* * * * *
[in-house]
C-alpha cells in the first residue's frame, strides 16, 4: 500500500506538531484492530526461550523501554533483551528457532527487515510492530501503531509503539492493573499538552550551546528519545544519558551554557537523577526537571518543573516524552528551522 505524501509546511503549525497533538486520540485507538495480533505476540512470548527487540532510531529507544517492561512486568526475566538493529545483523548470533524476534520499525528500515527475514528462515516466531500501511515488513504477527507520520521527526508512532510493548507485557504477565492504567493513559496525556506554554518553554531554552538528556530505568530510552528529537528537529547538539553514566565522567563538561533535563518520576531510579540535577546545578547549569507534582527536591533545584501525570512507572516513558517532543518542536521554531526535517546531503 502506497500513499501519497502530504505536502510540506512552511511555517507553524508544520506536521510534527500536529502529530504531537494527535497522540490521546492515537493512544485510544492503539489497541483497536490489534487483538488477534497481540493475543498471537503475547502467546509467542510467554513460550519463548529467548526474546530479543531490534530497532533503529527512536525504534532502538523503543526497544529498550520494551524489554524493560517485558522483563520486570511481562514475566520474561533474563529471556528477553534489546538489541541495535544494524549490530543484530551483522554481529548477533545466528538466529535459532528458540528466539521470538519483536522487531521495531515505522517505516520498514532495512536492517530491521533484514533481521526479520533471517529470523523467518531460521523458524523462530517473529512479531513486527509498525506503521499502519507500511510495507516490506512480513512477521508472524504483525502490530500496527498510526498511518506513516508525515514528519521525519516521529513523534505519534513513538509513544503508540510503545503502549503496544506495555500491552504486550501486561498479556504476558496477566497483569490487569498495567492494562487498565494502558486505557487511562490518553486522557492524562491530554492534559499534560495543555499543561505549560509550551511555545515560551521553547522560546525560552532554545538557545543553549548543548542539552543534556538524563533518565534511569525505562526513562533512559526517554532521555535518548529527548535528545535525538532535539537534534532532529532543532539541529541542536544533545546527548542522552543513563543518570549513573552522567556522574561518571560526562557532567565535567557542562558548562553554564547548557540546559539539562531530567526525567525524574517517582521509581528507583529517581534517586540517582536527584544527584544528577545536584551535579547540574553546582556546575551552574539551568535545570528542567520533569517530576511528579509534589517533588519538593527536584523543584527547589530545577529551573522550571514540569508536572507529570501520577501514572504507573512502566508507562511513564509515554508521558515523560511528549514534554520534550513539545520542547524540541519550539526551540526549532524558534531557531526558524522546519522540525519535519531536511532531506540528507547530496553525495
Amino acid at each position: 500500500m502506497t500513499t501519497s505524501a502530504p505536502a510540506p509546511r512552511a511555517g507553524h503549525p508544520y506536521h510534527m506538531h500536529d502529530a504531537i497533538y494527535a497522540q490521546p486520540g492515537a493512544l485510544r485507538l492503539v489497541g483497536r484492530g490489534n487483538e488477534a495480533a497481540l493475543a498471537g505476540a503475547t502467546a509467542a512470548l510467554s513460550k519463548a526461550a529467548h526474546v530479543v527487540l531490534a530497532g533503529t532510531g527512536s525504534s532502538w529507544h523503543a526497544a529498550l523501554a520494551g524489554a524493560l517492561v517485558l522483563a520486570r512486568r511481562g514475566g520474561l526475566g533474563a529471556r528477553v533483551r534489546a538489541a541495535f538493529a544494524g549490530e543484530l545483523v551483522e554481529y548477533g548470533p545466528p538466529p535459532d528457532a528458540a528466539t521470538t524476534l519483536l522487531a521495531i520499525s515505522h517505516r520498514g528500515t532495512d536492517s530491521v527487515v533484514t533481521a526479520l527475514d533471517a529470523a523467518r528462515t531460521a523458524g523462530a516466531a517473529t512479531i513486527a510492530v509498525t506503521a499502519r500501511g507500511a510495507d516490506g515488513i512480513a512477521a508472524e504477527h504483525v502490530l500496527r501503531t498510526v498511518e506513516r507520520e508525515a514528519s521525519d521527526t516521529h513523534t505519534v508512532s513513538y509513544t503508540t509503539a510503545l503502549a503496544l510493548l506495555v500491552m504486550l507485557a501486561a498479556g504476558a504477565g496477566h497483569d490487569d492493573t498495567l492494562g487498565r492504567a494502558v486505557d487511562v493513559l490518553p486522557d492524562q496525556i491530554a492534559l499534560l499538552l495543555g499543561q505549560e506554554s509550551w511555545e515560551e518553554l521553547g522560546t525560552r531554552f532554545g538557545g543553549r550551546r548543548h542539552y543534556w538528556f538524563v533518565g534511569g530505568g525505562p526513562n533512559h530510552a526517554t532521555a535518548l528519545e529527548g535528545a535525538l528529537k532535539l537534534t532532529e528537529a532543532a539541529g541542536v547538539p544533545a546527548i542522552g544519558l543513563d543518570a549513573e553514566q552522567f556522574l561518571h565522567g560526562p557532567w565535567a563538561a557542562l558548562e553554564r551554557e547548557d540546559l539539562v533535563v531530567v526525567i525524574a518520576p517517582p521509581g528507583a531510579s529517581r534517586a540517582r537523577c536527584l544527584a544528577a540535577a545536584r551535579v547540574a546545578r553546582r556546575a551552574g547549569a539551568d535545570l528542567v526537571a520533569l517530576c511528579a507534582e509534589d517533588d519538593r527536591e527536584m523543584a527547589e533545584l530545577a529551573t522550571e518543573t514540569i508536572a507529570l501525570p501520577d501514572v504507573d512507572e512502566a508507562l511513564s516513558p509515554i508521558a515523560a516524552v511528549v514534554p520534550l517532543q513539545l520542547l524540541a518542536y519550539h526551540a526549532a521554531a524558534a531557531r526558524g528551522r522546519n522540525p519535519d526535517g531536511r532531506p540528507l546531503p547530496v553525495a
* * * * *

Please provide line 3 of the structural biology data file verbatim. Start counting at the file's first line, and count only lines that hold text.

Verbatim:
Amino acid at each position: 500500500m502506497t500513499t501519497s505524501a502530504p505536502a510540506p509546511r512552511a511555517g507553524h503549525p508544520y506536521h510534527m506538531h500536529d502529530a504531537i497533538y494527535a497522540q490521546p486520540g492515537a493512544l485510544r485507538l492503539v489497541g483497536r484492530g490489534n487483538e488477534a495480533a497481540l493475543a498471537g505476540a503475547t502467546a509467542a512470548l510467554s513460550k519463548a526461550a529467548h526474546v530479543v527487540l531490534a530497532g533503529t532510531g527512536s525504534s532502538w529507544h523503543a526497544a529498550l523501554a520494551g524489554a524493560l517492561v517485558l522483563a520486570r512486568r511481562g514475566g520474561l526475566g533474563a529471556r528477553v533483551r534489546a538489541a541495535f538493529a544494524g549490530e543484530l545483523v551483522e554481529y548477533g548470533p545466528p538466529p535459532d528457532a528458540a528466539t521470538t524476534l519483536l522487531a521495531i520499525s515505522h517505516r520498514g528500515t532495512d536492517s530491521v527487515v533484514t533481521a526479520l527475514d533471517a529470523a523467518r528462515t531460521a523458524g523462530a516466531a517473529t512479531i513486527a510492530v509498525t506503521a499502519r500501511g507500511a510495507d516490506g515488513i512480513a512477521a508472524e504477527h504483525v502490530l500496527r501503531t498510526v498511518e506513516r507520520e508525515a514528519s521525519d521527526t516521529h513523534t505519534v508512532s513513538y509513544t503508540t509503539a510503545l503502549a503496544l510493548l506495555v500491552m504486550l507485557a501486561a498479556g504476558a504477565g496477566h497483569d490487569d492493573t498495567l492494562g487498565r492504567a494502558v486505557d487511562v493513559l490518553p486522557d492524562q496525556i491530554a492534559l499534560l499538552l495543555g499543561q505549560e506554554s509550551w511555545e515560551e518553554l521553547g522560546t525560552r531554552f532554545g538557545g543553549r550551546r548543548h542539552y543534556w538528556f538524563v533518565g534511569g530505568g525505562p526513562n533512559h530510552a526517554t532521555a535518548l528519545e529527548g535528545a535525538l528529537k532535539l537534534t532532529e528537529a532543532a539541529g541542536v547538539p544533545a546527548i542522552g544519558l543513563d543518570a549513573e553514566q552522567f556522574l561518571h565522567g560526562p557532567w565535567a563538561a557542562l558548562e553554564r551554557e547548557d540546559l539539562v533535563v531530567v526525567i525524574a518520576p517517582p521509581g528507583a531510579s529517581r534517586a540517582r537523577c536527584l544527584a544528577a540535577a545536584r551535579v547540574a546545578r553546582r556546575a551552574g547549569a539551568d535545570l528542567v526537571a520533569l517530576c511528579a507534582e509534589d517533588d519538593r527536591e527536584m523543584a527547589e533545584l530545577a529551573t522550571e518543573t514540569i508536572a507529570l501525570p501520577d501514572v504507573d512507572e512502566a508507562l511513564s516513558p509515554i508521558a515523560a516524552v511528549v514534554p520534550l517532543q513539545l520542547l524540541a518542536y519550539h526551540a526549532a521554531a524558534a531557531r526558524g528551522r522546519n522540525p519535519d526535517g531536511r532531506p540528507l546531503p547530496v553525495a